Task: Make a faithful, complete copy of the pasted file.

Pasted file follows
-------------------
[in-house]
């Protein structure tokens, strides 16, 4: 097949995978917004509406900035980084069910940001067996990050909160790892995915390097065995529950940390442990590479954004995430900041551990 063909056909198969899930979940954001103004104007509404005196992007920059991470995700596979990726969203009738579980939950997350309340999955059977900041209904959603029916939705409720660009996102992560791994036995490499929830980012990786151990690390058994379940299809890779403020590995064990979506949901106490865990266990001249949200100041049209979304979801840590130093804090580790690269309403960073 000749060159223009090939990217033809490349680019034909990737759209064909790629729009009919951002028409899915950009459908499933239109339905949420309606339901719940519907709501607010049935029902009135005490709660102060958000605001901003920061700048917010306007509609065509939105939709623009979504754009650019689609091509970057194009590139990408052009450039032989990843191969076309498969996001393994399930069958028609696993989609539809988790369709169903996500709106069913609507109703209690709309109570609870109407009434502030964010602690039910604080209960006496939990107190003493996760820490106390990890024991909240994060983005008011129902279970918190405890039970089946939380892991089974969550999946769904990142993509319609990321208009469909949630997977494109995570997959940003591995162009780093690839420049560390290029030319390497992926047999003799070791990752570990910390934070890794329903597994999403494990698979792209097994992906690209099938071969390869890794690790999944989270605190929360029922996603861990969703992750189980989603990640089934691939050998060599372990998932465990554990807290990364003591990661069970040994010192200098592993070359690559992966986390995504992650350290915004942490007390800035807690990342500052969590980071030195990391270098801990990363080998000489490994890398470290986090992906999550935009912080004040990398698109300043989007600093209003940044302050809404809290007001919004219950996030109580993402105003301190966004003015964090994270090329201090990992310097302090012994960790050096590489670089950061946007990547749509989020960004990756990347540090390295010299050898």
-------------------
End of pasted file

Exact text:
[in-house]
């Protein structure tokens, strides 16, 4: 097949995978917004509406900035980084069910940001067996990050909160790892995915390097065995529950940390442990590479954004995430900041551990 063909056909198969899930979940954001103004104007509404005196992007920059991470995700596979990726969203009738579980939950997350309340999955059977900041209904959603029916939705409720660009996102992560791994036995490499929830980012990786151990690390058994379940299809890779403020590995064990979506949901106490865990266990001249949200100041049209979304979801840590130093804090580790690269309403960073 000749060159223009090939990217033809490349680019034909990737759209064909790629729009009919951002028409899915950009459908499933239109339905949420309606339901719940519907709501607010049935029902009135005490709660102060958000605001901003920061700048917010306007509609065509939105939709623009979504754009650019689609091509970057194009590139990408052009450039032989990843191969076309498969996001393994399930069958028609696993989609539809988790369709169903996500709106069913609507109703209690709309109570609870109407009434502030964010602690039910604080209960006496939990107190003493996760820490106390990890024991909240994060983005008011129902279970918190405890039970089946939380892991089974969550999946769904990142993509319609990321208009469909949630997977494109995570997959940003591995162009780093690839420049560390290029030319390497992926047999003799070791990752570990910390934070890794329903597994999403494990698979792209097994992906690209099938071969390869890794690790999944989270605190929360029922996603861990969703992750189980989603990640089934691939050998060599372990998932465990554990807290990364003591990661069970040994010192200098592993070359690559992966986390995504992650350290915004942490007390800035807690990342500052969590980071030195990391270098801990990363080998000489490994890398470290986090992906999550935009912080004040990398698109300043989007600093209003940044302050809404809290007001919004219950996030109580993402105003301190966004003015964090994270090329201090990992310097302090012994960790050096590489670089950061946007990547749509989020960004990756990347540090390295010299050898």